Stephen Johnson Jr., Columnist
Most current television shows are predictable and boring.
“Atlanta,” however, is not like most shows. “Atlanta” has an unpredictable story arc that makes every episode interesting and fascinating. It also ties pop culture into realistic everyday situations and modern issues, creating a new standard for television.
“Atlanta” fills the void most modern shows cannot satisfy by addressing current events, issues and circumstances that affect society, even when they are uncomfortable to talk about.
We as viewers often enjoy shows such as “Friends,” “How I Met Your Mother,” and “Two and Half Men.” I consider all of these shows to be modern classics, each with different portrayals of relatable problems.
“Friends,” and “How I Met Your Mother” have very similar overarching storylines: Each illustrates the friendship that builds between a handful of regular people trying to make a living, find happiness and fall in love in New York City.
“Two and half men,” on the other hand, displays the imperfect and unpredictable side of family life and all the drama that accompanies it.
“Atlanta” combines all the qualities of the three shows into one series. “Atlanta” depicts real world issues, grittiness and unpredictable circumstance. Atlanta attempts to represent the perspectives of different races of people through the use of slang and pop culture.
“Friends,” “How I Met Your Mother” and “Two and Half Men” are all missing the political awareness of current events that “Atlanta” weaves seamlessly into its message. I cannot recall seeing a political message, whether about sexism, racism or gender equality in any of the aforementioned series.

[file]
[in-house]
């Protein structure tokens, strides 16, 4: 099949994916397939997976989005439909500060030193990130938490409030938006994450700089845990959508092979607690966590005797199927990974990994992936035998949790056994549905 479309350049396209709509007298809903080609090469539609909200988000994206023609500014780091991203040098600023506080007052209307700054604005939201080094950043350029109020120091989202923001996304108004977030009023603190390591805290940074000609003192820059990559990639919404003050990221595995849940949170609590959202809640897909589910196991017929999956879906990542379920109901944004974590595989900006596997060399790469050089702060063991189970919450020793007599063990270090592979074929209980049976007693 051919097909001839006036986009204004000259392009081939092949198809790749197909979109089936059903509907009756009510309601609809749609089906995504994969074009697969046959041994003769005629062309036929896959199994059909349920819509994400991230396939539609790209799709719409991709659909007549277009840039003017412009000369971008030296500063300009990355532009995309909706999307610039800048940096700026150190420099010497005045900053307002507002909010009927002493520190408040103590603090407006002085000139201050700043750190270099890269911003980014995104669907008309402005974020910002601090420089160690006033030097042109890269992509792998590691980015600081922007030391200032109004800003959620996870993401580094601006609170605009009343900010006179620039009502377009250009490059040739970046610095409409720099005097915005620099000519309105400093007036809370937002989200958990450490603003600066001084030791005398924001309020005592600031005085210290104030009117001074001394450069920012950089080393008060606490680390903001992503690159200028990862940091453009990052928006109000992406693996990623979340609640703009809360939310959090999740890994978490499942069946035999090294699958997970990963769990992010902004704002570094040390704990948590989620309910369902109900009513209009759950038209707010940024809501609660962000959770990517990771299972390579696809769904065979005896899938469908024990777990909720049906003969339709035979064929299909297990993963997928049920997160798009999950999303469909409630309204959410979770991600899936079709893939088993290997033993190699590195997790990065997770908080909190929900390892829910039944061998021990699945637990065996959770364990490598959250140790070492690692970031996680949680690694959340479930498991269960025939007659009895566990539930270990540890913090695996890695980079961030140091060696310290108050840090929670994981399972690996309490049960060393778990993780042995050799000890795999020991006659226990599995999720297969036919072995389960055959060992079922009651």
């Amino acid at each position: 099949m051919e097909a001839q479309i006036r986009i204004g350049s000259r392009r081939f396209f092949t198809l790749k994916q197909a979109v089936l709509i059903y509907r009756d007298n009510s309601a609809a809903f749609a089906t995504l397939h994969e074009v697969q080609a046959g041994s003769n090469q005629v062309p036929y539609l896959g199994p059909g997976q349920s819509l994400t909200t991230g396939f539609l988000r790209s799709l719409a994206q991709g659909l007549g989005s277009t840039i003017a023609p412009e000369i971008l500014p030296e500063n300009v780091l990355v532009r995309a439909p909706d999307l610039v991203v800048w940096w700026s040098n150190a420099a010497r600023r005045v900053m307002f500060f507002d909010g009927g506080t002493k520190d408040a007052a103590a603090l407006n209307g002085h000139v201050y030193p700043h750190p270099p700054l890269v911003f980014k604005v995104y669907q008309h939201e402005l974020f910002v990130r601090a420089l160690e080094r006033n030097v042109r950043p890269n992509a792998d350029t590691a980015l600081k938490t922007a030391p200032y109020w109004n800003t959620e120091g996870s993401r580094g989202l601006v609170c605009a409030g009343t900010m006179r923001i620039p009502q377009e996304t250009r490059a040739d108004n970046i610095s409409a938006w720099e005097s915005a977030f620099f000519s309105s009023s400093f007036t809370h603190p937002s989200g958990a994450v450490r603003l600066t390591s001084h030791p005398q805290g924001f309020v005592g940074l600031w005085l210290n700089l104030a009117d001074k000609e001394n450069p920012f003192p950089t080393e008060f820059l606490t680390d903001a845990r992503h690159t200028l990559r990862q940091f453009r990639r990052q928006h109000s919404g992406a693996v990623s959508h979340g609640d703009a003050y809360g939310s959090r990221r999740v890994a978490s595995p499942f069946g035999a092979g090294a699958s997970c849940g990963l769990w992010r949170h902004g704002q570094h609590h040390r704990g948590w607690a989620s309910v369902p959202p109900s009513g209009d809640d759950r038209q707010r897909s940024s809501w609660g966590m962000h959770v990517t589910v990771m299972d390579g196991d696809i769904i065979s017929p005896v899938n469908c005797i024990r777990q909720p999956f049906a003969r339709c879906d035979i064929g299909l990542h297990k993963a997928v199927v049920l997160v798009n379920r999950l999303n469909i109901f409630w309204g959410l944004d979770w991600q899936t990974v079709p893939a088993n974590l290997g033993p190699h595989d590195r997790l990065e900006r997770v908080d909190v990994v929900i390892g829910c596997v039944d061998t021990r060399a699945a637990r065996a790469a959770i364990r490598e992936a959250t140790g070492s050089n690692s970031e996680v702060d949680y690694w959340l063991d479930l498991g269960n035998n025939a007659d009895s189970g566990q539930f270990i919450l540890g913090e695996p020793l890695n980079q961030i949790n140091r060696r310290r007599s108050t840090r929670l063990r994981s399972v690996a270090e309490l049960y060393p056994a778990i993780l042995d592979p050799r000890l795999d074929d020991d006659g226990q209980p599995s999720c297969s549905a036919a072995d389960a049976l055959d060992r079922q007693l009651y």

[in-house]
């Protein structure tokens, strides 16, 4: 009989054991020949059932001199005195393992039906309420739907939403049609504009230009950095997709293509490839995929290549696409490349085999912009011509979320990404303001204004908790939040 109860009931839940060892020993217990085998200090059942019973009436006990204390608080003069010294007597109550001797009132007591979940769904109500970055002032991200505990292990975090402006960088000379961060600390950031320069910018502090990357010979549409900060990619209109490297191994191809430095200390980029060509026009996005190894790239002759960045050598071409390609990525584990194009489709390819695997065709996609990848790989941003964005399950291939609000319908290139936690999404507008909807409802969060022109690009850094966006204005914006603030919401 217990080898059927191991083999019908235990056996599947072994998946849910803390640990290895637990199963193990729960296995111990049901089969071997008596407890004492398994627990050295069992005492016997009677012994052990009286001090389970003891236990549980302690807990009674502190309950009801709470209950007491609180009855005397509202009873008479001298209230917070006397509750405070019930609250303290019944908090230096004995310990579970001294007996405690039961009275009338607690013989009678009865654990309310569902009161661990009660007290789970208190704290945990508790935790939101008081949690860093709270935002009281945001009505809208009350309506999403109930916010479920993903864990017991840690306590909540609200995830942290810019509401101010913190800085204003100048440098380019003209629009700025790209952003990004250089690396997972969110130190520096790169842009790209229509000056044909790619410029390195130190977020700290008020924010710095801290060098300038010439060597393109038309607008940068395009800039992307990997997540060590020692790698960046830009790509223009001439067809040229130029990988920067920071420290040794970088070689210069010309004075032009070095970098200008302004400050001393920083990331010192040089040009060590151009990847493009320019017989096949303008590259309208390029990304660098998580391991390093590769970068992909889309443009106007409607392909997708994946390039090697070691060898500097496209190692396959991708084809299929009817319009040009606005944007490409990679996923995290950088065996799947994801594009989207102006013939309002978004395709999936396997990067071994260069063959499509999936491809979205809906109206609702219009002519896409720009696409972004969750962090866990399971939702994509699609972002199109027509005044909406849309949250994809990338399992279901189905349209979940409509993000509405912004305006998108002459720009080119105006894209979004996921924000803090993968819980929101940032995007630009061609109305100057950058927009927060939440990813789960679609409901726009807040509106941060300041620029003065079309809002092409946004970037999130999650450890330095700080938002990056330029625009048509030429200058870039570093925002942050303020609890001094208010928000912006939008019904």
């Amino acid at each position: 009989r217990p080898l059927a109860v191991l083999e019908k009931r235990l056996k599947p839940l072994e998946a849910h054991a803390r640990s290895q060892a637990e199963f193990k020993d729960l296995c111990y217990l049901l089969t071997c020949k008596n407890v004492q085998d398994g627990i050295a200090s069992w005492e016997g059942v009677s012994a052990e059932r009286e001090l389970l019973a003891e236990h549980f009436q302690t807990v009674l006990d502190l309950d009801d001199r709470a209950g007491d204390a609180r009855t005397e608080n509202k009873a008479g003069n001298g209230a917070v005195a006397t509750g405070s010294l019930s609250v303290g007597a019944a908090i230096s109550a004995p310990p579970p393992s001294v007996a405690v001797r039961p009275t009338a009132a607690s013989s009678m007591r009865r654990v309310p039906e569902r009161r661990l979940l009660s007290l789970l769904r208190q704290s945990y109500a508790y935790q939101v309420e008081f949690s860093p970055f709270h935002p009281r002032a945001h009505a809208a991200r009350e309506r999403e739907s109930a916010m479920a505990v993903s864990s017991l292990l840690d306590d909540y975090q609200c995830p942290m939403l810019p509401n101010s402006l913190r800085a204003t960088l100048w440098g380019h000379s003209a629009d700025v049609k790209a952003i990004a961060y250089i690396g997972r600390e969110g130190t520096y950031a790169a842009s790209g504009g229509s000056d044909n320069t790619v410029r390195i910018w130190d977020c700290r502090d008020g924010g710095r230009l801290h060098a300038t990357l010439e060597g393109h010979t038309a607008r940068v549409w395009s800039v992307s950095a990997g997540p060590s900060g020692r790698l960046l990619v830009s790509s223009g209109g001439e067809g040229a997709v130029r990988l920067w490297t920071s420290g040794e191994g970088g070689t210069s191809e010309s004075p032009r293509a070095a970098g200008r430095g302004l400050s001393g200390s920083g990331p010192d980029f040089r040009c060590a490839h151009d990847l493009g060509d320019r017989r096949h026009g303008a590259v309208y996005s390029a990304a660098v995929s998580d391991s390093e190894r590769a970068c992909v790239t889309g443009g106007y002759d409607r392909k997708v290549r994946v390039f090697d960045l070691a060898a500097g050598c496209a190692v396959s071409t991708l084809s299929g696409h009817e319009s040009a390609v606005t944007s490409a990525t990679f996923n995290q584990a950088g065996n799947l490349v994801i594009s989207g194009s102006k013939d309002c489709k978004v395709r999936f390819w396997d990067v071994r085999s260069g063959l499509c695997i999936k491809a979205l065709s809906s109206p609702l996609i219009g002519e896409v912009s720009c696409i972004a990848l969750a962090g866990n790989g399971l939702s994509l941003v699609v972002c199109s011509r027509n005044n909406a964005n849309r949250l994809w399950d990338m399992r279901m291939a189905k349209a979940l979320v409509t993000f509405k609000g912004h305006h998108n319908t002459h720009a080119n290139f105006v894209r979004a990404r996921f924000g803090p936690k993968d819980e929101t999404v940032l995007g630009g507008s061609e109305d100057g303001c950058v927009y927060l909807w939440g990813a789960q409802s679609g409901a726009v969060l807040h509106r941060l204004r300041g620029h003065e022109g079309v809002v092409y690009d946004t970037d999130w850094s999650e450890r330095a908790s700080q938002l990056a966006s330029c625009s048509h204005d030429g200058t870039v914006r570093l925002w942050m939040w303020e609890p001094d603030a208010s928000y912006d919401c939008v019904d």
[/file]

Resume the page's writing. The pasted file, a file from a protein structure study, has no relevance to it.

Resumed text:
Regularly tackling modern issues head-on makes Atlanta much more compelling than other shows being aired. I feel that tackling race relations can be beneficial for any generation, but is especially relevant today.
Some shows try to tie in issues for a single episode.
For example, “Blackish” is a show with a predominately African-American cast. It brought up police brutality in one episode, but did not carry that issue into other episodes throughout the season.
I feel the choice of limiting this issue to one episode does not bring enough awareness to or satisfy any viewer’s curiosity about the problem.
In contrast, “Atlanta” continually conveys a broken world in need of significant reform. Since the first episode, it has provided social commentary on race and gender inequality, sexual orientation and the the tenuous relationship between African Americans and the police.
Television is the best way to display the need for change in the United States.
Instead of using shows like “Friends,” “How I Met Your Mother” and “Two and a Half Men” as a comedic escape from the real world, we need shows that reflect our reality and provide a new perspective, and “Atlanta” does just that.
Johnson is a junior journalism and mass communication major.